Garden Q&A: Dealing with brown patch fungus in your lawn and inedible pears
By Ellen Nibali
Jul 25, 2019 | 7:00 AM
Last year my lawn developed brown patches. By the end of the fall they were mostly gone with a few spots damaged for good. This spring, the lawn came up beautifully, but now the disease is back with a vengeance. I have applied an antifungal, but it’s done little to slow things down. Would you confirm that it’s brown patch fungus and suggest remedies?
Our plant pathologist looked at your photo and believes it shows brown patch fungus. It’s common this year. Other issues cause similar browning, such as annual grassy weeds that die back now, but your photos show what appears to be leaf lesions of brown patch.
Tall fescue is the most disease-resistant grass in Maryland, and still it is susceptible when conditions are ripe.
Brown patch occurs when humidity is high and daytime temperatures are 85℉ or above with nighttime temperatures above 68℉. Fertilizing in late spring or summer with quick release nitrogen increases chance of infection. Once the disease has started, homeowner fungicides cannot cure it. It does not usually kill roots, so tall fescue (a cool season grass) often recovers in fall. If not, overseed. Avoid seeding perennial rye, which is highly susceptible. Fertilize in fall. Search ‘fertilizer guidelines’ and ‘brown patch’ on the University of Maryland Extension’s Home and Garden Information Center’swebsite.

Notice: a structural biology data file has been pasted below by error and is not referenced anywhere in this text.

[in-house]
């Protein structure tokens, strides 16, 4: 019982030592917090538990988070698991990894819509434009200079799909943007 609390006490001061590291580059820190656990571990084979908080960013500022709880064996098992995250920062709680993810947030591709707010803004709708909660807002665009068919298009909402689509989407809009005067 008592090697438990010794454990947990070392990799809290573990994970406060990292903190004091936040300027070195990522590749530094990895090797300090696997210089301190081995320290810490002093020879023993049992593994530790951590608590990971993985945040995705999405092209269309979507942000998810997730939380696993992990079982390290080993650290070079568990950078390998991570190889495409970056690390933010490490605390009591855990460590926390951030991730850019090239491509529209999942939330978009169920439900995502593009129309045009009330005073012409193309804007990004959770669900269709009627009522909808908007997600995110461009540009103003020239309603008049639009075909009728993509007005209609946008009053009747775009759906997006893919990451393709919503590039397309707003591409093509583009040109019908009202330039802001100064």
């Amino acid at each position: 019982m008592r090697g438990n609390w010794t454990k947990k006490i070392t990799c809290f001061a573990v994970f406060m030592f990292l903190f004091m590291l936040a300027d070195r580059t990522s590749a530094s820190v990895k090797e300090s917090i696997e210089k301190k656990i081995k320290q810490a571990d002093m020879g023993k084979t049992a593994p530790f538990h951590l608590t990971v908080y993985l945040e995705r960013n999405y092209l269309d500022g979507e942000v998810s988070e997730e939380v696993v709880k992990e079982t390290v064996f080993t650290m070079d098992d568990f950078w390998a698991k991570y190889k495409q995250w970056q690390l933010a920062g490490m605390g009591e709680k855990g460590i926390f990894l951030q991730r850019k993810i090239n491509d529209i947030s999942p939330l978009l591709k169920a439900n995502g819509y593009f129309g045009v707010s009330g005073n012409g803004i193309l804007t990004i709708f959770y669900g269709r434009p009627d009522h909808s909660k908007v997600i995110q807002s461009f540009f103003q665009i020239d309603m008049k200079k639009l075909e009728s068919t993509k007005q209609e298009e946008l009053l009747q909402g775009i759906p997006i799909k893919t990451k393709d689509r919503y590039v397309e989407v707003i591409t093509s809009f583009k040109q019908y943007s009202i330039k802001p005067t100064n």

We’ve had a Bartlett pear tree for 15 years and never gotten a pear that wasn’t as crunchy as a carrot. I’ve tried various ripening methods: harvesting from August thru November, leaving them out, refrigerating them for days to months, etc. Any advice on what to do with these bricks?
All European pears, such as Bartlett, must not be allowed to ripen on the tree. The flesh will become gritty and soft. Pick pears when they are still hard but full-sized, with a slight change in background color. They should twist off the tree quite easily.
You can store pears in a refrigerator or other very cool location. They will soften up/ripen at room temperature. If this routine fails, we wonder if your pear tree is actually a Bartlett. Fruit tree labels get mixed up. A fruiting quince tree (Cydonia oblonga) is one candidate. Or it is possible your pear tree was grafted onto quince rootstock and the graft union buried, so that the rootstock became the above ground tree.
University of Maryland Extension’s Home and Garden Information Center offers free gardening and pest information at extension.umd.edu/hgic. Click “Ask Maryland’s Gardening Experts” to send questions and photos.